TERRY SCHROEDER MAINTAINS HIS HEALTHY PHYSIQUE
20 YEARS AFTER COMPETING IN THE OLYMPICS
In 1982 Terry Schroeder, then attending chiropractic school in Northern California while he trained with the U.S. men’s Olympic water polo team, received a call at his Sunnyvale home.
The woman’s voice at the other end of the phone was unfamiliar.
“She said she was the secretary for Robert Graham—and I had no idea who Robert Graham was—and she said, ‘Robert is interested in you being the model for his gateway statue,’” Schroeder recalls.
Graham, as Schroeder would later learn, was at the time one of the country’s most respected sculptors, a man whose towering works would later be seen by tens of thousands of people each day in the nation’s largest metropolitan areas.
Later known for his public commissions of famous figures, including boxer Joe Louis in Detroit and musician Duke Ellington in New York, Graham was tapped to create a sculpture for the 1984 Olympic Games in Los Angeles, the first Summer Games in the U.S. in 52 years. The piece was to be unveiled in front of the L.A. Memorial Coliseum three months before opening ceremonies, a symbol of the spirit and tradition of the games.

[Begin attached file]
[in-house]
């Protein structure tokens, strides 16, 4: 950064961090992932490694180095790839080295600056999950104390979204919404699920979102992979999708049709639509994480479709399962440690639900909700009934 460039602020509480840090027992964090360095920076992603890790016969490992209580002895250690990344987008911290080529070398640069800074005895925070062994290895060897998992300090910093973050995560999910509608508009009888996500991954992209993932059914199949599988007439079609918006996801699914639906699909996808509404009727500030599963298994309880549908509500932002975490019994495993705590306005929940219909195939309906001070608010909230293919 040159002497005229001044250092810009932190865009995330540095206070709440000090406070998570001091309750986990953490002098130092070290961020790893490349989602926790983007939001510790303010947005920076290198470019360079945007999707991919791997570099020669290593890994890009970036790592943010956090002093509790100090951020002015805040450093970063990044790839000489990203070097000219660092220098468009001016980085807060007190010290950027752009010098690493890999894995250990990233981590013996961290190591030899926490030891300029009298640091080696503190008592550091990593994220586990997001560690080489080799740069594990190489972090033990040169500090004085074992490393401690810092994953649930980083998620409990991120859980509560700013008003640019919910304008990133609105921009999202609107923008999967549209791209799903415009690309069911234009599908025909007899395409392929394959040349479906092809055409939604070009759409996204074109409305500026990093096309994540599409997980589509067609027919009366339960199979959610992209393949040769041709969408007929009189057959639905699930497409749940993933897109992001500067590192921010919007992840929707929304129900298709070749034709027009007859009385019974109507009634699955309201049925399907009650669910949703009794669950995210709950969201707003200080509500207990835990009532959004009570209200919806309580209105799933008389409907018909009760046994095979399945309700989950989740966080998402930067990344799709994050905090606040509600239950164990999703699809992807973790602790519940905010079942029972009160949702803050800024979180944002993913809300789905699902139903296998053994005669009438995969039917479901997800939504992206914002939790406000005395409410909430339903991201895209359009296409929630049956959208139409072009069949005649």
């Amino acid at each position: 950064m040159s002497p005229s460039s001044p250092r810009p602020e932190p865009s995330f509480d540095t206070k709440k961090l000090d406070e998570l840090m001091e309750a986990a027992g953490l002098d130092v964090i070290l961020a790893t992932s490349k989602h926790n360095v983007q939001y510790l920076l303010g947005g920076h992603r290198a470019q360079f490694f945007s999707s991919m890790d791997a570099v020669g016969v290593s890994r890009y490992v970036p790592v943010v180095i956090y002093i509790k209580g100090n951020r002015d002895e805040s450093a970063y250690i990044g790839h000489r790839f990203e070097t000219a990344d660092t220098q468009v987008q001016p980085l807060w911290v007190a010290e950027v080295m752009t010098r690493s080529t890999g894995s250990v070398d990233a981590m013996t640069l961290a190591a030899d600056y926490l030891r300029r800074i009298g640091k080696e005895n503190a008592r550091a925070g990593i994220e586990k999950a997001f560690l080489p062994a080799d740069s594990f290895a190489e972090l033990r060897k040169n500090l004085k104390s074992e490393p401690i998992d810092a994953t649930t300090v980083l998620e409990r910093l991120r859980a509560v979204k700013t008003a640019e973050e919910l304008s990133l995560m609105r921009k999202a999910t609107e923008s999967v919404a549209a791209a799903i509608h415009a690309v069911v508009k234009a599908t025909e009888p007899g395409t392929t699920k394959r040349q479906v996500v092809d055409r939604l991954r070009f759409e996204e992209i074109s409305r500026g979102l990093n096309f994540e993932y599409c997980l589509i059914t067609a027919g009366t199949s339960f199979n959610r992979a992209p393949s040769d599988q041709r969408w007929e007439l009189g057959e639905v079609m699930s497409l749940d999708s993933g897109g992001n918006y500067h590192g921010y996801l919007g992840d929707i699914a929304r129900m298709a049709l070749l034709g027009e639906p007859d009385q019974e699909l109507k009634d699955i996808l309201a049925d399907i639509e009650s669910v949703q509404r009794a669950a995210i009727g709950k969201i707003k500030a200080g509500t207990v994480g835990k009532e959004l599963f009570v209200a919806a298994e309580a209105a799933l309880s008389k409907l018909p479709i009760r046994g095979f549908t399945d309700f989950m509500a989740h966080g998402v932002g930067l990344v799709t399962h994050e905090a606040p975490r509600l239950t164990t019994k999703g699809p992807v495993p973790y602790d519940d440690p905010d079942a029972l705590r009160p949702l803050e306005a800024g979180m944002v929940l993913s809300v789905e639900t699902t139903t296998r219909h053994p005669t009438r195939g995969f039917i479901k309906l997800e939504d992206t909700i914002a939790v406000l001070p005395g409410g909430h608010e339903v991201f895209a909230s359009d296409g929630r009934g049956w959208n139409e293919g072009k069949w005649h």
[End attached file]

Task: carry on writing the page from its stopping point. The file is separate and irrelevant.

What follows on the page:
Urged by family and friends to reconsider, Schroeder accepted an offer to visit Graham’s Venice Beach studio to hear the proposal from the artist himself. The gateway sculpture would be two headless figures, one male, one female. Graham assured him the models would remain anonymous.
Although the thought of his body being captured in bronze forever for the world to see still unnerved him, Schroeder reluctantly agreed. He soon discovered that the prolific sculptor was a fervent perfectionist.
“It took about 60 hours of me standing there, naked—not all at once, of course. I would fly down . . . and he’d spend hours working on some body part. After about 20 hours of working, he told the (sketch) artist, ‘I don’t like this’ and had him completely start over,” Schroeder says.
Despite Graham’s promise of anonymity, the identity of the model for the male figure was leaked to the press before the Olympics even began. Schroeder suspects the late Robert Helmick, then head of USA water polo and later of the U.S. Olympic Committee, might have been responsible. “He was hungry for water polo to get some press,” Schroeder says.
“When they unveiled it (before the games), it was a shock,” Schroeder says. “To be there and, oh my gosh, I’m 9 feet, naked, in front of everybody. I felt like crawling under my chair. Of course the Olympics were in L.A. and we stayed at USC. We trained at the Coliseum pool, so we’d walk by the statue every day. My teammates gave me such a hard time. It was rough.”